After the SNP majority was returned in 2011, and the reality of an independence referendum came unexpectedly into prospect, Alex Salmond’s second administration began to throw around a range of different formulations. While voters in September 2014 were confronted with the simple question – “should Scotland be an independent country?” – early Scottish Government proposals for the wording of the poll included a range of tortured formulations.

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One draft suggested the question should ask the public whether they believed the “Scottish Parliament’s powers should also be extended to enable independence to be achieved”. An earlier proposal ­invited the electorate to express a view on the idea “that the Scottish Government should negotiate a settlement with the Government of the United Kingdom so that Scotland becomes an independent state”. This was, the draft stressed, a ­decision “to consult people in Scotland”. It was not, the language stressed, a bill to break up Britain unilaterally.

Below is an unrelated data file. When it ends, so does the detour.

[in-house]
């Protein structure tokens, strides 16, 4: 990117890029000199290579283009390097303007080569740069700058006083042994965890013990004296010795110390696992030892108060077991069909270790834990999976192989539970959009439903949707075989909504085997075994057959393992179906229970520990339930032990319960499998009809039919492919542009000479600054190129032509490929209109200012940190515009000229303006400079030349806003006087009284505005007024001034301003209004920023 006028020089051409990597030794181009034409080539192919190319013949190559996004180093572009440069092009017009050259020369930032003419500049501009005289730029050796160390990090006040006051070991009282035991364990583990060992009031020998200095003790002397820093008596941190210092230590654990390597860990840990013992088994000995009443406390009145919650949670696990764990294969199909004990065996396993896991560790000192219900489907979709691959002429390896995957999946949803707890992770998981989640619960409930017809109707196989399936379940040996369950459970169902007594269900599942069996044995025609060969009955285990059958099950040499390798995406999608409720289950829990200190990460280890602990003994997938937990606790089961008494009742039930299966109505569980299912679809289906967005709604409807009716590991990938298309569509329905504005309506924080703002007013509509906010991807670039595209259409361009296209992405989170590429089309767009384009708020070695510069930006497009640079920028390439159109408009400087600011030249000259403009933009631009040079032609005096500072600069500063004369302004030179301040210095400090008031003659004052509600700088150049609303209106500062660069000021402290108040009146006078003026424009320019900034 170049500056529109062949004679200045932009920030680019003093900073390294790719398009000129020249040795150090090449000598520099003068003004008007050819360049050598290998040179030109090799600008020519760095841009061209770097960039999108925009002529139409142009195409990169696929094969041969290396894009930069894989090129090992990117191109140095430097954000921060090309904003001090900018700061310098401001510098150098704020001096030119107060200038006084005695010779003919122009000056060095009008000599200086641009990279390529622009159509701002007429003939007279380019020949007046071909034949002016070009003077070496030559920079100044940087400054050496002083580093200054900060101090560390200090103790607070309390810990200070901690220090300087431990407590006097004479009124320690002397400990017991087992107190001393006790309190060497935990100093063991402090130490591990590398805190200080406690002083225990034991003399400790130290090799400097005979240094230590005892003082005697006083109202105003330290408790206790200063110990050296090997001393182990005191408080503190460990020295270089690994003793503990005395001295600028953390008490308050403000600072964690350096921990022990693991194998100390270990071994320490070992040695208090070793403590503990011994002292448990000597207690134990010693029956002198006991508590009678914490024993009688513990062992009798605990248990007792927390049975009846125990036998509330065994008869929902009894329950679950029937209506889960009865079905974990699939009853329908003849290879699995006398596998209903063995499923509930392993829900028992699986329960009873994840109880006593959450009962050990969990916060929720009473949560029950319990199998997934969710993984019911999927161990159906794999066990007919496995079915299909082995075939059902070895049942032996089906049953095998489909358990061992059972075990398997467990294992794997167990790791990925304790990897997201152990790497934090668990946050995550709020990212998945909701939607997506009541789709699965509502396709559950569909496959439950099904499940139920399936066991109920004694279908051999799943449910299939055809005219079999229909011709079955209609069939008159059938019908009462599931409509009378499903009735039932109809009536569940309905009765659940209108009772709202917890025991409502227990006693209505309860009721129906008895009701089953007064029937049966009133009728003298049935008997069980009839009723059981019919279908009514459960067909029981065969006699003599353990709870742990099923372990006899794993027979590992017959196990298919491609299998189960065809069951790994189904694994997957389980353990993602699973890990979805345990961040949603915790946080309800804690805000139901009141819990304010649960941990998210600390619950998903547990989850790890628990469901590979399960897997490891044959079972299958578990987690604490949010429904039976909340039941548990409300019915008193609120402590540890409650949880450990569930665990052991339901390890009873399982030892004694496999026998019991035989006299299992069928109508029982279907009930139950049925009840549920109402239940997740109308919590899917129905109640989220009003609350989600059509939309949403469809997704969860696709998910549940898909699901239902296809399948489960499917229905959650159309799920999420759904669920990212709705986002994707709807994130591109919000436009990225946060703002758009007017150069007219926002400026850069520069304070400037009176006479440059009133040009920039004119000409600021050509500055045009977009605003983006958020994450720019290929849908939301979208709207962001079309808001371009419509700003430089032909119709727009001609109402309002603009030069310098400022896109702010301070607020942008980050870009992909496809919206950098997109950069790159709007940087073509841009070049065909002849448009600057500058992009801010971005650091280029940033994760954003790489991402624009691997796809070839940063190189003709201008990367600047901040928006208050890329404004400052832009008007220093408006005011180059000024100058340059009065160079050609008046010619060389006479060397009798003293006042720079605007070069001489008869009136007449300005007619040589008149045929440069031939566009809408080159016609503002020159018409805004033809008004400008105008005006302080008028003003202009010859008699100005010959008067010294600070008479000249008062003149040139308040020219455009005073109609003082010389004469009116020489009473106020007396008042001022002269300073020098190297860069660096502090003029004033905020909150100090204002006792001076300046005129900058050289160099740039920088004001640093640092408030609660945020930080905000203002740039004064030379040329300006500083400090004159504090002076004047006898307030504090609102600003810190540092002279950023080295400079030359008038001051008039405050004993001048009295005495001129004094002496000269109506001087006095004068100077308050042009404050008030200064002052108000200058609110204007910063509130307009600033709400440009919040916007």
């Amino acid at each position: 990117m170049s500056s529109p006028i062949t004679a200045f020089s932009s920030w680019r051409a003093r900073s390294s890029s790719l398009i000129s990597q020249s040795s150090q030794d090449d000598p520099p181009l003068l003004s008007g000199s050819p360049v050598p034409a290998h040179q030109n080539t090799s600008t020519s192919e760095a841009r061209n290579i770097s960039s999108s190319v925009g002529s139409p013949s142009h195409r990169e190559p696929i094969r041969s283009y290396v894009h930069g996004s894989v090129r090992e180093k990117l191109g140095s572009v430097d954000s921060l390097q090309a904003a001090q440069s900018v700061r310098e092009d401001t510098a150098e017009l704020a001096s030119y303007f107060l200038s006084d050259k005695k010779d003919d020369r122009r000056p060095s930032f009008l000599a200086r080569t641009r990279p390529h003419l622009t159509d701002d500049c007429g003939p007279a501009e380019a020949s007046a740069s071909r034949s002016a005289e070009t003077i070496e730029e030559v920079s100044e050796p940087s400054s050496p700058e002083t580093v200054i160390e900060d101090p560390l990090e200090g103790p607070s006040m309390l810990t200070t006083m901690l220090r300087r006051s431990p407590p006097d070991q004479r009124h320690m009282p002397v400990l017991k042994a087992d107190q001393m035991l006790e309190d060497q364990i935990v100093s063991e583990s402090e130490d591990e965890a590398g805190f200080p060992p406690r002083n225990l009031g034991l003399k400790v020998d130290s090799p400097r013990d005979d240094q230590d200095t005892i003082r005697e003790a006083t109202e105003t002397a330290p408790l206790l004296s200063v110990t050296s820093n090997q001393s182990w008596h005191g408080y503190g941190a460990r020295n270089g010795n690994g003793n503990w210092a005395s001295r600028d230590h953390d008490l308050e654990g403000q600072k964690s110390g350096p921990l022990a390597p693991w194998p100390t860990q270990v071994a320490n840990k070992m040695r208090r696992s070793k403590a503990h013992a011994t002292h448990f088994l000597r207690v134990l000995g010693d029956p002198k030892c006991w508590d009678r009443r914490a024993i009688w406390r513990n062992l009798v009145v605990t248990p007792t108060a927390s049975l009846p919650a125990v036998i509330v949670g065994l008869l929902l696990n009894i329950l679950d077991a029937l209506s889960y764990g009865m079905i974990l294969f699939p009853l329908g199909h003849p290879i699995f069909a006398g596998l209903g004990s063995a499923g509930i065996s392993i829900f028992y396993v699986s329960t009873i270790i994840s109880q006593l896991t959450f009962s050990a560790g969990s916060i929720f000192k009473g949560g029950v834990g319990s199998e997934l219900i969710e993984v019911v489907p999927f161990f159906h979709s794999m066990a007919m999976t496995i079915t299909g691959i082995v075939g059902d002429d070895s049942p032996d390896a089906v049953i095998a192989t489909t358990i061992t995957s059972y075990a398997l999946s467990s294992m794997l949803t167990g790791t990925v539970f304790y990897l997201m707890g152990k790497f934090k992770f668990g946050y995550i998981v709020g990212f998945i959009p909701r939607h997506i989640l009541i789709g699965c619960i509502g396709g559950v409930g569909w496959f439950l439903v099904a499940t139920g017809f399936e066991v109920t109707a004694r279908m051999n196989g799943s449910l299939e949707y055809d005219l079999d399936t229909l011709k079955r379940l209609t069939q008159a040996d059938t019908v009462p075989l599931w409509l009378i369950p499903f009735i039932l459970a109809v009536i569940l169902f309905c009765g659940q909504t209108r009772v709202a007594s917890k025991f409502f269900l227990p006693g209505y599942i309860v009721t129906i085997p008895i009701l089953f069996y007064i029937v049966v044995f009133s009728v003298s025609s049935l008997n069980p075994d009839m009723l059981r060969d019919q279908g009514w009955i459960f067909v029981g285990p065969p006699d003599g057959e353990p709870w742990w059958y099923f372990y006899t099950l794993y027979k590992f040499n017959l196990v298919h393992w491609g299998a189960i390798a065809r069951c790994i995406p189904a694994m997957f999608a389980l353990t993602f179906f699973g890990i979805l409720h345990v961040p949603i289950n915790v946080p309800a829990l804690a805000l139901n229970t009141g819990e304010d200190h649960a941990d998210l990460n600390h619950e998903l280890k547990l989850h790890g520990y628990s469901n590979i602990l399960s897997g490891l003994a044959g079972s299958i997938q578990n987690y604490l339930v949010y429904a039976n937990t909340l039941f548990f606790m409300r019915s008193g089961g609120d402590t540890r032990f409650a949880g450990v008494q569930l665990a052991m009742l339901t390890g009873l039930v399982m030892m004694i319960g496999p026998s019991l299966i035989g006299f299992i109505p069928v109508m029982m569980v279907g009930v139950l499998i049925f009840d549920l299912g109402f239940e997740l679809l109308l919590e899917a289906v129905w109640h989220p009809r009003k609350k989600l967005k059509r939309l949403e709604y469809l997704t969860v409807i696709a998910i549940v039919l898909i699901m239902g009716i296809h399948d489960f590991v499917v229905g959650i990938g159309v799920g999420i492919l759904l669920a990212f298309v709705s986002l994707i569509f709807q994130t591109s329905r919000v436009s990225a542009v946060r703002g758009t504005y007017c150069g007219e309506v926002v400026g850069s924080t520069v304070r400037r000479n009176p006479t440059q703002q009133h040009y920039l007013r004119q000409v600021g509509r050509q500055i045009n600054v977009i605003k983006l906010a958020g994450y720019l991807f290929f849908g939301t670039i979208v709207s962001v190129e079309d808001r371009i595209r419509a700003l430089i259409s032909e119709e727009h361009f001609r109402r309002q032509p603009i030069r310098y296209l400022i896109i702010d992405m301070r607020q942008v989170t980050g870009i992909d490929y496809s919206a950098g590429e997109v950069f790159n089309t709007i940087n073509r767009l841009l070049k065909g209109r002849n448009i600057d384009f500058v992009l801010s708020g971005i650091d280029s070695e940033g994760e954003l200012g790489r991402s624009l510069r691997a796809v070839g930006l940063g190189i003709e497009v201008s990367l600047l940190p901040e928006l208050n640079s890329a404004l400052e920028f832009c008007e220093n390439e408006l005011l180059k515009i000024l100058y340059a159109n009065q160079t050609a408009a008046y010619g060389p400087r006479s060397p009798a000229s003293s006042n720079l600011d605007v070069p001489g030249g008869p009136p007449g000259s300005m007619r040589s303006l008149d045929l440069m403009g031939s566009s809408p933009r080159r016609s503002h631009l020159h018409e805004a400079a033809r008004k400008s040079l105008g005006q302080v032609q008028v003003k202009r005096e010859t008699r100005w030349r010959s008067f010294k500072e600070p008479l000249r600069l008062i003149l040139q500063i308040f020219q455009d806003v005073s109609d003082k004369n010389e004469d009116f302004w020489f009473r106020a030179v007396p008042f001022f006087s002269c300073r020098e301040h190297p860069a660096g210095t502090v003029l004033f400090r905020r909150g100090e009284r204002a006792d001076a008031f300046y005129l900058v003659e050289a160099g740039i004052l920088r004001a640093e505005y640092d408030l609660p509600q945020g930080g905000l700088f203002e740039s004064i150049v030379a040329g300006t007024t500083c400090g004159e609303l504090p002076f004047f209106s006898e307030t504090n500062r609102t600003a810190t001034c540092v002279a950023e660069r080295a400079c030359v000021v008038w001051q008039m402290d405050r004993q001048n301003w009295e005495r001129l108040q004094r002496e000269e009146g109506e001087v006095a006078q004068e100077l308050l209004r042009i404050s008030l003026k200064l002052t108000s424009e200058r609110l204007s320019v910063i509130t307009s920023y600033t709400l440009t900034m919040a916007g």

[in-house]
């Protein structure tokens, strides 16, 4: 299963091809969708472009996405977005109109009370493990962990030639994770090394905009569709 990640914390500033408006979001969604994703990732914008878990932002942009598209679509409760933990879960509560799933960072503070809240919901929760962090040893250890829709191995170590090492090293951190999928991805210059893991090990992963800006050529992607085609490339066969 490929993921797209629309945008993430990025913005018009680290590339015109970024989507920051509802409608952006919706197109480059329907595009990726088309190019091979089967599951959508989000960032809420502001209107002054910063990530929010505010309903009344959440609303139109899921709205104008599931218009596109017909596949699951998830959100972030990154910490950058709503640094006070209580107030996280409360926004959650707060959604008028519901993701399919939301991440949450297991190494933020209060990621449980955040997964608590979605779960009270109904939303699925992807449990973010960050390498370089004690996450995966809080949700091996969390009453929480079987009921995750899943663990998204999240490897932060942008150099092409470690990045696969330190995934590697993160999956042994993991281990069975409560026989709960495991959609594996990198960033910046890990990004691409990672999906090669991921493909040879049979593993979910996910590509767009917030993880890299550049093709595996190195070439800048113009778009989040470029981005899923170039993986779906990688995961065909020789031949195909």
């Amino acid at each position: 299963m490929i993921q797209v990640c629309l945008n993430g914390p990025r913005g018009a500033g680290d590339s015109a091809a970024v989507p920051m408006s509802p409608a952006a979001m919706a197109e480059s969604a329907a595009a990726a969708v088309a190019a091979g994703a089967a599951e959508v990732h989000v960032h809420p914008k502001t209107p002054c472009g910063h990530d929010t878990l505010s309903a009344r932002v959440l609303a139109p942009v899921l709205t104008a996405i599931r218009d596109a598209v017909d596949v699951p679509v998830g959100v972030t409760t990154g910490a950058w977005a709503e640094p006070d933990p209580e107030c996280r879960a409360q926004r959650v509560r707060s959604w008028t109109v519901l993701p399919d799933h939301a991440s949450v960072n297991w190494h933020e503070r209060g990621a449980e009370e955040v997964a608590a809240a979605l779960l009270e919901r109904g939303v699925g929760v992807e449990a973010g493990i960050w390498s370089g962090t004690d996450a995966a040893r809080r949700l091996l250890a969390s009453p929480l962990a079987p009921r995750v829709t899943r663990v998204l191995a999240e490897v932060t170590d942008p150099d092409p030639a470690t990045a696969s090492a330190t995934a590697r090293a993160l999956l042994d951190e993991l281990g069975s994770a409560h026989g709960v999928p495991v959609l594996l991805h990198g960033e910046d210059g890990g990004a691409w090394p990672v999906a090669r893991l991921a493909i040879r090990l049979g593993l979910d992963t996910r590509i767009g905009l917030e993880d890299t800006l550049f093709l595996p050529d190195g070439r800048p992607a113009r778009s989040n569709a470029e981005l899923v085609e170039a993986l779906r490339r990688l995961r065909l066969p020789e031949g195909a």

Just why was the language of these earlier versions so tortured? It wasn’t ­because government lawyers had ­woollier minds back in the early 2000s or the ­ministers then in office were any fonder of legal workarounds than the ones in office now – it’s because they were drafting referendum legislation against the backdrop of the Scotland Act and the question put by Ancram to Dewar more than a decade earlier.

They were working up that “respectable legal argument” Lord Mackay of Drumadoon was talking about that ­Holyrood has the legislative competence to ask Scots what they think of an idea of ­constitutional change. The language speaks for itself, with its careful and ­convoluted emphasis on consultation and negotiation. Nobody, looking at the language of these bills, could mistake the referendum being proposed for a unilateral declaration of independence.